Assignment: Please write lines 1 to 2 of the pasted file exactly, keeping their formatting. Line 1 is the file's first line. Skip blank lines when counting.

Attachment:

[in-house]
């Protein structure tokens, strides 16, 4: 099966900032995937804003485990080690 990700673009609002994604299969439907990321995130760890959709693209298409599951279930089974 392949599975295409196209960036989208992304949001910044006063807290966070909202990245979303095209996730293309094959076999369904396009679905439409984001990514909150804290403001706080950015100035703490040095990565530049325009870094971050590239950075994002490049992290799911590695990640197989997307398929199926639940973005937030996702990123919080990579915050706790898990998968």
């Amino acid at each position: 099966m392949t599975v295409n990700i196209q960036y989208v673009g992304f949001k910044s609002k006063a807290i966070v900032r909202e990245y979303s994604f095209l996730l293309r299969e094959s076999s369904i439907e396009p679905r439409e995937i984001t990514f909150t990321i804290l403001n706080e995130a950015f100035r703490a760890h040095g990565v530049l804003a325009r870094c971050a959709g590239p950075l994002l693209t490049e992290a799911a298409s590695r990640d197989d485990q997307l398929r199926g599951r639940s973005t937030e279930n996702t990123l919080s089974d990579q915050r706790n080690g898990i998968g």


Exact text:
[in-house]
């Protein structure tokens, strides 16, 4: 099966900032995937804003485990080690 990700673009609002994604299969439907990321995130760890959709693209298409599951279930089974 392949599975295409196209960036989208992304949001910044006063807290966070909202990245979303095209996730293309094959076999369904396009679905439409984001990514909150804290403001706080950015100035703490040095990565530049325009870094971050590239950075994002490049992290799911590695990640197989997307398929199926639940973005937030996702990123919080990579915050706790898990998968």